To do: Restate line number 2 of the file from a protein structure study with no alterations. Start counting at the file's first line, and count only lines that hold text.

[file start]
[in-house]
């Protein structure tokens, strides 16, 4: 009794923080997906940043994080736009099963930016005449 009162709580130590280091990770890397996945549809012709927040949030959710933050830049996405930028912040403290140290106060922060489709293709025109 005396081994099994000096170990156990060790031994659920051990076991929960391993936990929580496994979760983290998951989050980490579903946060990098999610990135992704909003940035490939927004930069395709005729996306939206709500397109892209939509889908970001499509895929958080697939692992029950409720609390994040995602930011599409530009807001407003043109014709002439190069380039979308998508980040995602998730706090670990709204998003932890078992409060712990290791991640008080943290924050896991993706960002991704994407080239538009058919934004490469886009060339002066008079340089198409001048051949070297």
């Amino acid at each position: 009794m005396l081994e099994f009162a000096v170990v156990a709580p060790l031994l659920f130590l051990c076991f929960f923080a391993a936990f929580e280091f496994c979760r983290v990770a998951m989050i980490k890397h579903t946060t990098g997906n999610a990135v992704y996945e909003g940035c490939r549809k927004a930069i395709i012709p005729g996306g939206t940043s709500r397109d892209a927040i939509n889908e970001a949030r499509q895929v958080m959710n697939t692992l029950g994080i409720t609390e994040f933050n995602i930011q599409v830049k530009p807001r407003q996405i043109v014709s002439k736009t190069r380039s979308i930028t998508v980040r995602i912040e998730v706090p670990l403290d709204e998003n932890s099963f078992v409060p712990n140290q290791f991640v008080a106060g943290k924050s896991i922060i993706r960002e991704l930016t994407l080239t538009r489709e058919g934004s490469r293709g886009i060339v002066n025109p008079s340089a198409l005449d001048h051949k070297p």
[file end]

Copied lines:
């Protein structure tokens, strides 16, 4: 009794923080997906940043994080736009099963930016005449 009162709580130590280091990770890397996945549809012709927040949030959710933050830049996405930028912040403290140290106060922060489709293709025109 005396081994099994000096170990156990060790031994659920051990076991929960391993936990929580496994979760983290998951989050980490579903946060990098999610990135992704909003940035490939927004930069395709005729996306939206709500397109892209939509889908970001499509895929958080697939692992029950409720609390994040995602930011599409530009807001407003043109014709002439190069380039979308998508980040995602998730706090670990709204998003932890078992409060712990290791991640008080943290924050896991993706960002991704994407080239538009058919934004490469886009060339002066008079340089198409001048051949070297």